Today, half a century later, two other school districts - one in Seattle and another in Louisville, Ky. - have now come before the U.S. Supreme Court echoing what was the Little Rock School District's chief argument in 1958. Only this time it is white students who must be discriminated against in order to preserve the "educational quality" and stability of these school districts.
Because, it is argued, if white students are allowed into the schools of their choice, and which they would have every right to attend if they weren't the wrong color, then these school districts would soon be re-segregated and the quality of education lowered unacceptably.
It is still assumed that, by some mysterious process of osmosis, educational quality emanates from the presence of white children in the classroom. And if they were removed from the largely black schools they've been assigned to, their black classmates would suffer unjustly, even unconstitutionally.
Whether this argument is called racism or classism or just realism, it still places the interest and desires of the school district, the group, the "community," above the rights of individual students. Just as Little Rock's appeal did in 1958. The only difference is that this time the kids being discriminated against on account of their race are white.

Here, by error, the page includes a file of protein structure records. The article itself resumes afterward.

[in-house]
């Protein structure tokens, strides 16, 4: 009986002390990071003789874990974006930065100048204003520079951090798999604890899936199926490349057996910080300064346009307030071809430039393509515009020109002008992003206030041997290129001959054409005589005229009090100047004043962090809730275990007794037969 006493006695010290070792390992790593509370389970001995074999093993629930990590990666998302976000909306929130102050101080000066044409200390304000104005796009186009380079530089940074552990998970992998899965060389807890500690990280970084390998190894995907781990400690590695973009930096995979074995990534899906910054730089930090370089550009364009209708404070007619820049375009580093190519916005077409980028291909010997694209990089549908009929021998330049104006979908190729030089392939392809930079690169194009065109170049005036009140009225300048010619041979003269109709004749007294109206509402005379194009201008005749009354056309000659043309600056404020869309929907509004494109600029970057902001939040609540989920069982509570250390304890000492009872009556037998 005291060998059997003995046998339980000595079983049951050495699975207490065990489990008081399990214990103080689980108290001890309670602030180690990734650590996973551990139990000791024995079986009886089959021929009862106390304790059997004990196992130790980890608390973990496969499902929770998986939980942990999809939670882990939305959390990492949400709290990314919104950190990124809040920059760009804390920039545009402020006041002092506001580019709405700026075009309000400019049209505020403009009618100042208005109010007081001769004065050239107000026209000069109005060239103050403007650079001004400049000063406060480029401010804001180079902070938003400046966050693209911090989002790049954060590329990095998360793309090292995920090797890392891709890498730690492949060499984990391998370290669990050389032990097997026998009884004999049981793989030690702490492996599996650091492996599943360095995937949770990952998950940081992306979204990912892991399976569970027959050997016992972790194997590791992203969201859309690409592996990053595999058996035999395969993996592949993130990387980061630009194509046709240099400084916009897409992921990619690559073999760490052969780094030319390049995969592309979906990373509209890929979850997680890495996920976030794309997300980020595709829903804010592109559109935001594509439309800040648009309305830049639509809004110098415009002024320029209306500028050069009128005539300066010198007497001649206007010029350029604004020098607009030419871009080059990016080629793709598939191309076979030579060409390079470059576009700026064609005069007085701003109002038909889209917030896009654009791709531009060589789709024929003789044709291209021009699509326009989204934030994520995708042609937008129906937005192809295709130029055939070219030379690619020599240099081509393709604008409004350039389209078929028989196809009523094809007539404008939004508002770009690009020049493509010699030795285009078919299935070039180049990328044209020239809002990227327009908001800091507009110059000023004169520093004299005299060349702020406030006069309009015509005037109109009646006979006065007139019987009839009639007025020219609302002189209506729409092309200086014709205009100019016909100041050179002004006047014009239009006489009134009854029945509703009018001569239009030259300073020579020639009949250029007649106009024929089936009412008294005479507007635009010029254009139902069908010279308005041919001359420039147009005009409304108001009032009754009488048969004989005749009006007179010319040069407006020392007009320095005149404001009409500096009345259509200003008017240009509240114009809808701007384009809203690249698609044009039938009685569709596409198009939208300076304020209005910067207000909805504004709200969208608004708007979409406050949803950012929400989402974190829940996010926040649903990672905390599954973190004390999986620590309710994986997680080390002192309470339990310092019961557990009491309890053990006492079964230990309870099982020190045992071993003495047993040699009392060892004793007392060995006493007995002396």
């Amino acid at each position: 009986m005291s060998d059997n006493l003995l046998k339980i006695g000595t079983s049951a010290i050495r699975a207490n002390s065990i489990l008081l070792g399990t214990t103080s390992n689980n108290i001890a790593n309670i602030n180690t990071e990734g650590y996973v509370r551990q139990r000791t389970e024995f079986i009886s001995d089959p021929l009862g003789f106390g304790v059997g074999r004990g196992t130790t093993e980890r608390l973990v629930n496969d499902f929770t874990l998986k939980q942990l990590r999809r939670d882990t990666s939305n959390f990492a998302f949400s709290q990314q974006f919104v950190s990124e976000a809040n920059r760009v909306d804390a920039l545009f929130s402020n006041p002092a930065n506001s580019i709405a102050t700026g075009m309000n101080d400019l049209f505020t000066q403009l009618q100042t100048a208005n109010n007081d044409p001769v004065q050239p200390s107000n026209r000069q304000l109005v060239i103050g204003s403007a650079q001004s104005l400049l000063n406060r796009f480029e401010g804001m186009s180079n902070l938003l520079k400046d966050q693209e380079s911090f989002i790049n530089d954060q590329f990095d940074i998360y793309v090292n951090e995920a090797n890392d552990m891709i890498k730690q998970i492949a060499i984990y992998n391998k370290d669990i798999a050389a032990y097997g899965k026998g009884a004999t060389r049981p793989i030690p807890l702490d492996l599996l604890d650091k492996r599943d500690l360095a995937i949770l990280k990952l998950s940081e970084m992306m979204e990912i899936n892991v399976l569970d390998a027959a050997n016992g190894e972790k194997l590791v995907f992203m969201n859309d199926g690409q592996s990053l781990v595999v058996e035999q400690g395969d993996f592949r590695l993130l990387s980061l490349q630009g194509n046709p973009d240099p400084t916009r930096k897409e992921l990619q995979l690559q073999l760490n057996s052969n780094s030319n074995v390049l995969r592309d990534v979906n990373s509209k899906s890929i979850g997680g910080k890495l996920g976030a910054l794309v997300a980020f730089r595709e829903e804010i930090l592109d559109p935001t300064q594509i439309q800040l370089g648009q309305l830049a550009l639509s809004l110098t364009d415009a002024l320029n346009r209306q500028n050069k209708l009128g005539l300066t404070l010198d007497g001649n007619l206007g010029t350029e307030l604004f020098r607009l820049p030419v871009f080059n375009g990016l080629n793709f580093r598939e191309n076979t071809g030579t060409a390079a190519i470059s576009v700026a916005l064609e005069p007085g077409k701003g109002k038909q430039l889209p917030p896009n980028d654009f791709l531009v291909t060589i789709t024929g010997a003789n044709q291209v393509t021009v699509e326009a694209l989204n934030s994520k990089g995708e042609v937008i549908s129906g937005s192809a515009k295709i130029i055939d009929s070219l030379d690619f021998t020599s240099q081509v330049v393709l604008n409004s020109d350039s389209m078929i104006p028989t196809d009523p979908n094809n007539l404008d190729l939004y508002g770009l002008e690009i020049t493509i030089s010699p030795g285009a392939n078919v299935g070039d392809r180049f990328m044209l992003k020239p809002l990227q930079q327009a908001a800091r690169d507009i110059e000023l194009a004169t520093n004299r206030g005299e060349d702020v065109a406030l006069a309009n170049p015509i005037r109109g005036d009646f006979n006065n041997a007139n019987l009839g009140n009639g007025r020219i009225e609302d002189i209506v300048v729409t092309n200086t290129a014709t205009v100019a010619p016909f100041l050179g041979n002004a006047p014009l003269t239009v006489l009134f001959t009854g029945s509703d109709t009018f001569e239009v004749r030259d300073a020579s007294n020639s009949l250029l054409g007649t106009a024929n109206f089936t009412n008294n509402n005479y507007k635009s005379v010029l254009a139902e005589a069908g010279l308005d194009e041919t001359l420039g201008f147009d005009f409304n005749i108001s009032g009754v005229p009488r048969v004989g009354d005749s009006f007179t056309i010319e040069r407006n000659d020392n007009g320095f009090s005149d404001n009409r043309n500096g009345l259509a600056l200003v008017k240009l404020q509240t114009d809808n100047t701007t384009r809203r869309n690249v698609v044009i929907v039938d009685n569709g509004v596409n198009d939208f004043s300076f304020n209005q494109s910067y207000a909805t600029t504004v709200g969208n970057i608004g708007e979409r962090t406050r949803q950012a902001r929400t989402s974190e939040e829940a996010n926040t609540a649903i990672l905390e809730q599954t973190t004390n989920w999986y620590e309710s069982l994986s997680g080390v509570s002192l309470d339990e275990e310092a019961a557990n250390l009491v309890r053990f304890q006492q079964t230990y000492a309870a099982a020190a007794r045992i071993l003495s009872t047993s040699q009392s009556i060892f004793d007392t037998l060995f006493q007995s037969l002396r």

There was a time, back in the '50s and '60s, when a legally enforced system of racial segregation had to be broken up. Back then, this numbers game played with black and white chips may have been relevant. It showed, by the numbers, whether Jim Crow education was really being ended.
But half a century after Brown v. Board of Education, the game grows less and less relevant-or useful.
Just imagine if all the futile effort and expense put into this endless litigation had been invested in improving education for all. That is, invested in innovations like vouchers, charter schools, individual tracking of students, merit pay for teachers, basic accountability. Š Would many of us care about the color of the child next to ours in school if both were getting a first-rate education?
While listening to the attorneys and justices arguing this case - what a useful innovation C-SPAN is! - what struck me was how little had changed since 1968. But this time it was the "liberal" justices of the court like Stephen Breyer and Ruth Bader Ginsburg who were arguing in favor of racial discrimination in order to achieve some loftier goal, like educational quality and community stability.
Once again a curious reversal has taken place, and things have come full circle.
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